Michele Kelemen

A former NPR Moscow bureau chief, Michele Kelemen now covers the State Department and Washington's diplomatic corps. Her reports can be heard on all NPR News programs, including Morning Edition and All Things Considered.

In her latest beat, Kelemen has been traveling with Secretary of State John Kerry and Hillary Clinton before him, tracking the Obama administration's broad foreign policy agenda from Asia to the Middle East. She also followed President Bush's Secretaries of State Condoleezza Rice and Colin Powell and was part of the NPR team that won the 2007 Alfred I. DuPont-Columbia University Award for coverage of the war in Iraq.

As NPR's Moscow bureau chief, Kelemen chronicled the end of the Yeltsin era and Vladimir Putin's consolidation of power. She recounted the terrible toll of the latest war in Chechnya, while also reporting on a lighter side of Russia, with stories about modern day Russian literature and sports.

Kelemen came to NPR in September 1998, after eight years working for the Voice of America. There, she learned the ropes as a news writer, newscaster and show host.

Michele earned her Bachelor's degree from the University of Pennsylvania and a Master's degree from the Johns Hopkins University School of Advanced International Studies in Russian and East European Affairs and International Economics.

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National Security
4:18 pm
Fri September 21, 2012

U.S. Removes Iranian Group From Terrorism List

Originally published on Fri September 21, 2012 5:53 pm

Transcript

AUDIE CORNISH, HOST:

From NPR News, this is ALL THINGS CONSIDERED. I'm Audie Cornish.

ROBERT SIEGEL, HOST:

And I'm Robert Siegel. It is a move sure to anger Iran. The Obama administration has decided to take an Iranian resistance group known as the MEK off a terrorism list. MEK stands for Mujahadin-e-Khalq. The group has been lobbying for this delisting for years and recently the group won a U.S. court case. The court ordered Secretary of State Hillary Clinton to make a decision on the MEK by October 1. NPR's Michele Kelemen explains.

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Middle East
4:27 pm
Thu September 20, 2012

Mideast Violence Prompts Calls For New U.S. Policy

Egyptians destroy an American flag pulled down from the U.S. Embassy in Cairo, Sept. 11, during a protest over the film that insulted the Prophet Muhammad.
Mohamed Abd El Ghany Reuters/Landov

Originally published on Thu September 20, 2012 5:05 pm

The protests and violence aimed at U.S. interests in the Middle East have set off a domestic debate about what the U.S. could or should do to relate to new political movements in the region. The Obama administration says it will continue to engage the region. The campaign of Mitt Romney, the Republican presidential candidate, says the U.S. needs to do more to lead.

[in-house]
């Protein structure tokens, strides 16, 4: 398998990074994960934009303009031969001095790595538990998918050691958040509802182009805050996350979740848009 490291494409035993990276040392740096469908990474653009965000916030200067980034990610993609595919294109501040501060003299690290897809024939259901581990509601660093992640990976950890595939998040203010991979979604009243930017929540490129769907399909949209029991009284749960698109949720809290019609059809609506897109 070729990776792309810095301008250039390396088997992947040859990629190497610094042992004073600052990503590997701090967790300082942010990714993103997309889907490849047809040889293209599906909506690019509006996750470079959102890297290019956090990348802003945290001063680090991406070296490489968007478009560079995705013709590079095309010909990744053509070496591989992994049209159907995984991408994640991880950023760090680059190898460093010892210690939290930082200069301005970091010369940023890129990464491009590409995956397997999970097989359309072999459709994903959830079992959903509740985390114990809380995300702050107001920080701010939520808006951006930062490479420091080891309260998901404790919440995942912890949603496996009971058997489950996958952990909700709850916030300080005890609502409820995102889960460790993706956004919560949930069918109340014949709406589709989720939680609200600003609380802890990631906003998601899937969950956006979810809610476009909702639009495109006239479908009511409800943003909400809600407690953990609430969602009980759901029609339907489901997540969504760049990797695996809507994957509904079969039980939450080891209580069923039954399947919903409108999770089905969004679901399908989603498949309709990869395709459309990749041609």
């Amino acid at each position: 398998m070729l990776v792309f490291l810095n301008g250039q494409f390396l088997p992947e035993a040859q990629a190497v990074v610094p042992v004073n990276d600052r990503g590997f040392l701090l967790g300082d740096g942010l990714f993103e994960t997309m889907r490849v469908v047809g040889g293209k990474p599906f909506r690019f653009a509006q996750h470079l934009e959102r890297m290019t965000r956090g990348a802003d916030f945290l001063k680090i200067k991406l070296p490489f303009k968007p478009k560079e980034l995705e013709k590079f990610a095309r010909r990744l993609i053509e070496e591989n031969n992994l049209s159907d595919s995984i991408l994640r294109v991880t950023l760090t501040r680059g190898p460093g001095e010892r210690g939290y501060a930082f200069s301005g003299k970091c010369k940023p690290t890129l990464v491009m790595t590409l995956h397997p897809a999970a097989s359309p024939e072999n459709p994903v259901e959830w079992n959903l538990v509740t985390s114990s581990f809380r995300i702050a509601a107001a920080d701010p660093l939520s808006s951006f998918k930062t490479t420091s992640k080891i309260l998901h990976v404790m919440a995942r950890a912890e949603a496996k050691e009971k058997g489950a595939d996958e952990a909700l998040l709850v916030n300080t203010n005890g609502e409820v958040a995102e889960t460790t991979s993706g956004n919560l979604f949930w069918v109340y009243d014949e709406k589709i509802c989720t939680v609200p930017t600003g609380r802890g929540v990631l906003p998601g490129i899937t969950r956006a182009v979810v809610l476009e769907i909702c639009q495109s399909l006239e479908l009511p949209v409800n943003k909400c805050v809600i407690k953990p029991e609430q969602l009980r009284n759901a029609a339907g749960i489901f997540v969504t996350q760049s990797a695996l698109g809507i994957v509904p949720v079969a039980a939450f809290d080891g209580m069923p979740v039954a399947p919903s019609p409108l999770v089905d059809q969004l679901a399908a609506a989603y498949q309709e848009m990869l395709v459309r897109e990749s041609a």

But there are others who say that both parties have it wrong, and that U.S. policies from both Republican and Democratic administrations have failed.

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Asia
3:59 pm
Tue September 18, 2012

Aung San Suu Kyi Makes First U.S. Trip In Decades

Originally published on Tue September 18, 2012 6:09 pm

Transcript

ROBERT SIEGEL, HOST:

You're listening to ALL THINGS CONSIDERED from NPR News.

Burmese democracy activist Aung San Suu Kyi is on a landmark trip to the United States, her first in four decades. She is thanking Americans for being friends of the democracy movement in her homeland, Myanmar, also known as Burma. Now, she says, it's time for the U.S. to be friends with the whole country and consider easing sanctions.

The Nobel laureate made her case after a meeting at the State Department, as NPR's Michele Kelemen reports.

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Middle East
5:05 am
Sat September 15, 2012

U.S., Israel Divided Over 'Red Line' For Iran

President Obama talks with Israeli Prime Minister Benjamin Netanyahu at the White House in March. Netanyahu and the Obama administration clashed openly this week over the issue of Iran's nuclear program.
Amos Ben Gershom GPO via Getty Images

Originally published on Sun September 16, 2012 7:27 am

The Obama administration often talks about its strong bonds with Israel, but relations between the two leaders don't look that way at all.

Israeli Prime Minister Benjamin Netanyahu and the Obama administration openly clashed over Iran this week. The White House also announced that President Obama would not have time to meet Netanyahu when the Israeli prime minister is in the U.S. later this month.

The two men did have a lengthy phone conversation, but some say what they really need is a marriage counselor.

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Middle East
3:24 am
Fri September 14, 2012

Inciting Outrage, Film Spurs Delicate U.S. Response

Secretary of State Hillary Rodham Clinton speaks at the State Department in Washington Wednesday, Sept. 12 on the recent deaths of Americans in Libya.
Alex Brandon AP

Originally published on Fri September 14, 2012 10:43 am

As U.S. embassies and consulates face protests in the Muslim world over an anti-Islamic film, Secretary of State Hillary Clinton is walking a fine line. She is distancing herself and the State Department from the video that has sparked anger among Muslims, but stressed the US commitment to free speech.

"To us, to me personally, this video is disgusting and reprehensible," she said Thursday in Washington, D.C. "It appears to have a deeply cynical purpose: to denigrate a great religion and to provoke rage."

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